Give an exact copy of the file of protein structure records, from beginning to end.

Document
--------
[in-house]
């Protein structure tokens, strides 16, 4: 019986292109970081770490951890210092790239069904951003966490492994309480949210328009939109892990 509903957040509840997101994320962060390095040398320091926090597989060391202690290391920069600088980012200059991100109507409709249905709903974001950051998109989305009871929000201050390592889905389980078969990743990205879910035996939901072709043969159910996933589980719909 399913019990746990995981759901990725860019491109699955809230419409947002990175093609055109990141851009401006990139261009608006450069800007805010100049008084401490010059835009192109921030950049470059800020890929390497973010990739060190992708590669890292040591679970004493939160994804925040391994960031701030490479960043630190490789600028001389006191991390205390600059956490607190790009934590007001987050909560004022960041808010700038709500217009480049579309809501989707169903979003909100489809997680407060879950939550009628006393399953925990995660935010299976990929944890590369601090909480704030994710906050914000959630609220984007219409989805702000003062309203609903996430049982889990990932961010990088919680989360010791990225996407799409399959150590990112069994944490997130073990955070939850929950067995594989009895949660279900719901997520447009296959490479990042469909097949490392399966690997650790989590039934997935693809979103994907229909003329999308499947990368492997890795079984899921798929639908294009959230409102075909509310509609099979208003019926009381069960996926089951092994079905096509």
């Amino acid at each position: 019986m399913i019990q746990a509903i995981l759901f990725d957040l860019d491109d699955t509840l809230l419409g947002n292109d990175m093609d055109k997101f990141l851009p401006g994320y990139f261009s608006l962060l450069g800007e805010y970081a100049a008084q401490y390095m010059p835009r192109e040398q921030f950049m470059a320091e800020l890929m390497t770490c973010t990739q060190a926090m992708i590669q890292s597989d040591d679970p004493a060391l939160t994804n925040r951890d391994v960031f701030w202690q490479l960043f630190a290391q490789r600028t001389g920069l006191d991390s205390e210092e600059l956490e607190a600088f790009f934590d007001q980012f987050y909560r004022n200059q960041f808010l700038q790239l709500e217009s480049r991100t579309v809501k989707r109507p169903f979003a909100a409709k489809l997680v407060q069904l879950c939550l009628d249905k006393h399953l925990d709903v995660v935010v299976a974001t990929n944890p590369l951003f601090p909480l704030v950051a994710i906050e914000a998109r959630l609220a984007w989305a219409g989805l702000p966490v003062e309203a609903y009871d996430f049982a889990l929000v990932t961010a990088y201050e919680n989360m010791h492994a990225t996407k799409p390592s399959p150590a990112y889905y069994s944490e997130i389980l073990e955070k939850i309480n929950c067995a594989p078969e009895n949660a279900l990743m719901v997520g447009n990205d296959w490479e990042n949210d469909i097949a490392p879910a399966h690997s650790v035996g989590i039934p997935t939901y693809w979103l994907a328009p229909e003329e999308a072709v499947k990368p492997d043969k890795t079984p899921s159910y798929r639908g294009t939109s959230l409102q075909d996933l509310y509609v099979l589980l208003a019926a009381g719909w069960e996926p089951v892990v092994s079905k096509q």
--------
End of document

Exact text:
[in-house]
């Protein structure tokens, strides 16, 4: 019986292109970081770490951890210092790239069904951003966490492994309480949210328009939109892990 509903957040509840997101994320962060390095040398320091926090597989060391202690290391920069600088980012200059991100109507409709249905709903974001950051998109989305009871929000201050390592889905389980078969990743990205879910035996939901072709043969159910996933589980719909 399913019990746990995981759901990725860019491109699955809230419409947002990175093609055109990141851009401006990139261009608006450069800007805010100049008084401490010059835009192109921030950049470059800020890929390497973010990739060190992708590669890292040591679970004493939160994804925040391994960031701030490479960043630190490789600028001389006191991390205390600059956490607190790009934590007001987050909560004022960041808010700038709500217009480049579309809501989707169903979003909100489809997680407060879950939550009628006393399953925990995660935010299976990929944890590369601090909480704030994710906050914000959630609220984007219409989805702000003062309203609903996430049982889990990932961010990088919680989360010791990225996407799409399959150590990112069994944490997130073990955070939850929950067995594989009895949660279900719901997520447009296959490479990042469909097949490392399966690997650790989590039934997935693809979103994907229909003329999308499947990368492997890795079984899921798929639908294009959230409102075909509310509609099979208003019926009381069960996926089951092994079905096509």
């Amino acid at each position: 019986m399913i019990q746990a509903i995981l759901f990725d957040l860019d491109d699955t509840l809230l419409g947002n292109d990175m093609d055109k997101f990141l851009p401006g994320y990139f261009s608006l962060l450069g800007e805010y970081a100049a008084q401490y390095m010059p835009r192109e040398q921030f950049m470059a320091e800020l890929m390497t770490c973010t990739q060190a926090m992708i590669q890292s597989d040591d679970p004493a060391l939160t994804n925040r951890d391994v960031f701030w202690q490479l960043f630190a290391q490789r600028t001389g920069l006191d991390s205390e210092e600059l956490e607190a600088f790009f934590d007001q980012f987050y909560r004022n200059q960041f808010l700038q790239l709500e217009s480049r991100t579309v809501k989707r109507p169903f979003a909100a409709k489809l997680v407060q069904l879950c939550l009628d249905k006393h399953l925990d709903v995660v935010v299976a974001t990929n944890p590369l951003f601090p909480l704030v950051a994710i906050e914000a998109r959630l609220a984007w989305a219409g989805l702000p966490v003062e309203a609903y009871d996430f049982a889990l929000v990932t961010a990088y201050e919680n989360m010791h492994a990225t996407k799409p390592s399959p150590a990112y889905y069994s944490e997130i389980l073990e955070k939850i309480n929950c067995a594989p078969e009895n949660a279900l990743m719901v997520g447009n990205d296959w490479e990042n949210d469909i097949a490392p879910a399966h690997s650790v035996g989590i039934p997935t939901y693809w979103l994907a328009p229909e003329e999308a072709v499947k990368p492997d043969k890795t079984p899921s159910y798929r639908g294009t939109s959230l409102q075909d996933l509310y509609v099979l589980l208003a019926a009381g719909w069960e996926p089951v892990v092994s079905k096509q």